They Are Gutting a Body of Water & A Country Western - An Insult to the Sport (Split EP Review)

The science on friendships is out; they are critical to our mental health and general well-being. Friendships allow us to share our ideas without fear of being judged and can make the burdens of life seem less insurmountable. Unfortunately, the importance of physical comradery has waned in our digital world. Though, that could be me projecting. Playing music is undoubtedly one reliable way of getting a healthy dose of social interaction. Beyond playing in bands, ensembles, or orchestras, split releases offer an intriguing way for acquainted artists to showcase their respective work.

Split tapes work best when the artists involved have some level of incommensurability. This is the case for An Insult to the Sport, a sterling joint effort from Philadelphians They Are Gutting a Body of Water and A Country Western. While both projects deal in obtuse and hazy guitar-driven experimental electronic music, they have different purgatives. Where They Are Gutting a Body of Water has the scope of a dimly lit community hall (as opposed to an arena), A Country Western feels more up close and personal. However, both groups live with one foot in rock music and one in the digital realm, a type of laptop time crystal where synthenic beats communicate with highly effected guitar.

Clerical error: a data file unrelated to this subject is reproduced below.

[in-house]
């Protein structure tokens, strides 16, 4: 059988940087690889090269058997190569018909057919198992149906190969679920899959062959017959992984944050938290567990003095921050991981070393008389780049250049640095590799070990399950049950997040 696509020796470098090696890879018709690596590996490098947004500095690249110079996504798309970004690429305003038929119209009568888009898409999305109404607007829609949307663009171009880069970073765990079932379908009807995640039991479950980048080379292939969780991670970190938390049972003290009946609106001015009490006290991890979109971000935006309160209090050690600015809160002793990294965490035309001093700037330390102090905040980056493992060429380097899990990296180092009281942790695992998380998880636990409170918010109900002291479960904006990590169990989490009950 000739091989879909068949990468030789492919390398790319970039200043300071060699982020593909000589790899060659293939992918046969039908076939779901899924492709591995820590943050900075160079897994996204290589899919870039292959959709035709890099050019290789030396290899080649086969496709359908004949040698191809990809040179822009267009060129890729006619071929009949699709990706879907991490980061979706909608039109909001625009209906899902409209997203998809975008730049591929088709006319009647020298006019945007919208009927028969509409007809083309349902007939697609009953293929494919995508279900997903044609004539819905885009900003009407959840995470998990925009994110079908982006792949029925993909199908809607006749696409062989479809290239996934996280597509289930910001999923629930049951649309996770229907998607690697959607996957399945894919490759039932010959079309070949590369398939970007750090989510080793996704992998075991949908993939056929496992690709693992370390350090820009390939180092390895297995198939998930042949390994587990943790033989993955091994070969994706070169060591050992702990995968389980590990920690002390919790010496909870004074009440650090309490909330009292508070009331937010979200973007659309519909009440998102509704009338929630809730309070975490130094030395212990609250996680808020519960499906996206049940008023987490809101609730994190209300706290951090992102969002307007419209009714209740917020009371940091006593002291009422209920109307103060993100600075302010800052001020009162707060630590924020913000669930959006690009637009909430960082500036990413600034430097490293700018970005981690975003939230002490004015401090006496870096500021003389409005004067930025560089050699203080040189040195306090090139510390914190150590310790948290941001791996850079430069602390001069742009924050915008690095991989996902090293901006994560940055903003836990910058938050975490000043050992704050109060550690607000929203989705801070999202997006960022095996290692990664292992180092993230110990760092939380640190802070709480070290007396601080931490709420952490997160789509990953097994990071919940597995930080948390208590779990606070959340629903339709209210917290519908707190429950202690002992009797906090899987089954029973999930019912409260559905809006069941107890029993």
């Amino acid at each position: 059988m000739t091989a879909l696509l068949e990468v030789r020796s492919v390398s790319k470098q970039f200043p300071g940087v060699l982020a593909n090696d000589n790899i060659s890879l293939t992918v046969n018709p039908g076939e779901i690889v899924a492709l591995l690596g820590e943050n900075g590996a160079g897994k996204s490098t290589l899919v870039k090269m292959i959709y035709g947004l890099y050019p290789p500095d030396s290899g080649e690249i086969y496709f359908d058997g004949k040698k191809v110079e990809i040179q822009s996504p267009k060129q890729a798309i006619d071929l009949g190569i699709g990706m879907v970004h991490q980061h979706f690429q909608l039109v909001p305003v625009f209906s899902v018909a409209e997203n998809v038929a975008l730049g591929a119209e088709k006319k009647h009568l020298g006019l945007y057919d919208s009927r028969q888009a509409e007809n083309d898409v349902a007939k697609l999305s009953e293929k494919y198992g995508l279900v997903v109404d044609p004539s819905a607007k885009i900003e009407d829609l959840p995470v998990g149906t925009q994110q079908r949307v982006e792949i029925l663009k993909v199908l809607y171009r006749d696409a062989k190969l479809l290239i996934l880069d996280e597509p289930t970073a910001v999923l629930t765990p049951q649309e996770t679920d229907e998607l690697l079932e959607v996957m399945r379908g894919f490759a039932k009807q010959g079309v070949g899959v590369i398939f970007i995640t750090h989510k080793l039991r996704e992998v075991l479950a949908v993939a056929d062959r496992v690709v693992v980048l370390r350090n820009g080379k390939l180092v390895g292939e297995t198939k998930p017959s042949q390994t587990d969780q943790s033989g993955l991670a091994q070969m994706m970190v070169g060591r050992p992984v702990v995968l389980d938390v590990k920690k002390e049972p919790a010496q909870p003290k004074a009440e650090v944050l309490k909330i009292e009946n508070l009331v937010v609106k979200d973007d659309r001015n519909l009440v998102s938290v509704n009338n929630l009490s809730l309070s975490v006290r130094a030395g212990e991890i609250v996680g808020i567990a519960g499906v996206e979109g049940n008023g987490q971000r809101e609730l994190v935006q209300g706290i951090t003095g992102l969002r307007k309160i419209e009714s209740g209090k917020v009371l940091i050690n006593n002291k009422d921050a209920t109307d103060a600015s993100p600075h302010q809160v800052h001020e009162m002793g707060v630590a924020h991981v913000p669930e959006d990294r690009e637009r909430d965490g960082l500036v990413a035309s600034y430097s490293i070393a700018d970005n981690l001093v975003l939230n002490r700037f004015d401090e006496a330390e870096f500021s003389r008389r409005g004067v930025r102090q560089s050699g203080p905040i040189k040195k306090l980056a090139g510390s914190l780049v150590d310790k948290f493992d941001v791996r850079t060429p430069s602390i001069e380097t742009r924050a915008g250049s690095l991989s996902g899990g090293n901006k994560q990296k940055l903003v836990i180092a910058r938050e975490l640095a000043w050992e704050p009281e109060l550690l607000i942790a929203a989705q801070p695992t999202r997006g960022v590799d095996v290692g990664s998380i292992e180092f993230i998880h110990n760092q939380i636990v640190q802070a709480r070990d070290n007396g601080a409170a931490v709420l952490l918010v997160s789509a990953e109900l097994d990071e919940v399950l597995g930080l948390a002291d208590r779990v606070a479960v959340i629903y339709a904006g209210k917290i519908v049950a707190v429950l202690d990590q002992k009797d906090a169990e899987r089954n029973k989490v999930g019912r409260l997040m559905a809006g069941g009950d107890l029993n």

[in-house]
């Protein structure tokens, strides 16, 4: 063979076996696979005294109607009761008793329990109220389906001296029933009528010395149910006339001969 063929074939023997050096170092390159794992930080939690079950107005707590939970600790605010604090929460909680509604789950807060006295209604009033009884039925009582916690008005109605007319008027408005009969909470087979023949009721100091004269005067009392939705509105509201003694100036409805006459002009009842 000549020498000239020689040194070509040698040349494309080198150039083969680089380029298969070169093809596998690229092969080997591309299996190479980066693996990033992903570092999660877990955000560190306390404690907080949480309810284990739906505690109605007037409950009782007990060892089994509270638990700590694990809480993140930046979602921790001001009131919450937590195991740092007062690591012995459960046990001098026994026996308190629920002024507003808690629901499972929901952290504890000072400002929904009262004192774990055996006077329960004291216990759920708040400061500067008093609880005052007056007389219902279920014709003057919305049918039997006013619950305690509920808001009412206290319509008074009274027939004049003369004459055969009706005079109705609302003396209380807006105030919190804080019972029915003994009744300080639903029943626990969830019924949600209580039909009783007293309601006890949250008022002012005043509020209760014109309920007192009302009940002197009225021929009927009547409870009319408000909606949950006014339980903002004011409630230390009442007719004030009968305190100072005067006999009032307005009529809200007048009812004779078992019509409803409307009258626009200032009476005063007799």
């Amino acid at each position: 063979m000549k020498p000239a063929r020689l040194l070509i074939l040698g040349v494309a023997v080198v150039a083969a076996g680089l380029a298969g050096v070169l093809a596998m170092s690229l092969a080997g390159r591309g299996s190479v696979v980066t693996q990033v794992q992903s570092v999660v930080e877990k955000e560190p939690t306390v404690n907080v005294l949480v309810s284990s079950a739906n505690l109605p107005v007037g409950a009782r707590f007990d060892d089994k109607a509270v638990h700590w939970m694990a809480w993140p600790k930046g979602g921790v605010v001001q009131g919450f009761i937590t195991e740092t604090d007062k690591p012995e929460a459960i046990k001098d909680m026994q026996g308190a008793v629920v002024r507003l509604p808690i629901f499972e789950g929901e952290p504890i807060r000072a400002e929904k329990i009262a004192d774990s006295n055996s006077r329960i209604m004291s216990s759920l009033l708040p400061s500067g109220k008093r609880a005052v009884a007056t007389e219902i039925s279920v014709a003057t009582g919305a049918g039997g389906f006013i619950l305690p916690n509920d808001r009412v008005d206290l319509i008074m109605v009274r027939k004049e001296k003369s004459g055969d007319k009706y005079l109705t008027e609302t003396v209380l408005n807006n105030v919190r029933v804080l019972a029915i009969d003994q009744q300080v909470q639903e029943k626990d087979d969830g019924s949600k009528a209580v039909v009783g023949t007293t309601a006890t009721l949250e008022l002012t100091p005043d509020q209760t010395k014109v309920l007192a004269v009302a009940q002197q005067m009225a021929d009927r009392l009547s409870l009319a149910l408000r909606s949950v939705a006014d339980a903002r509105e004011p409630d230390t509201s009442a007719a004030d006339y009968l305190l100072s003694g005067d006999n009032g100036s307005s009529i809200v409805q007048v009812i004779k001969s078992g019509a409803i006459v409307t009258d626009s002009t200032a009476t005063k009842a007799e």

"Elephant" by They Are Gutting a Body of Water opens the split EP with a shock wave of raucous post-shoegaze wonder. Sweet melodies abound here, as they do on the twisted prettiness of the everchanging "The Brazil", which is warped by capricious tempos, voice manipulations, and elegantly executed servings of emotion.  

A Country Western start their side with "Lung", a concoction of glitchy beats and big guitars, then turn to mega-accessible academic indie rock on the Pavementesque "Keeping Up With The Jonses", which has all the sunniness of a summery Saturday afternoon, it's monophonic guitar layers and botched arrangement signs of a well-practised craft. The sweet songwriting of "Crossing out My Lines" hangs from the delicately marionetted indie rock before falling away to nothing from whence a static pulse emerges, closing the collection with dark intensity.  

An Insult to the Sport is by no means an insult to the art of the split EP. In fact, it's a testament to collaboration and friendships. The group's similarities help to draw connections, their differences help to make it worthwhile.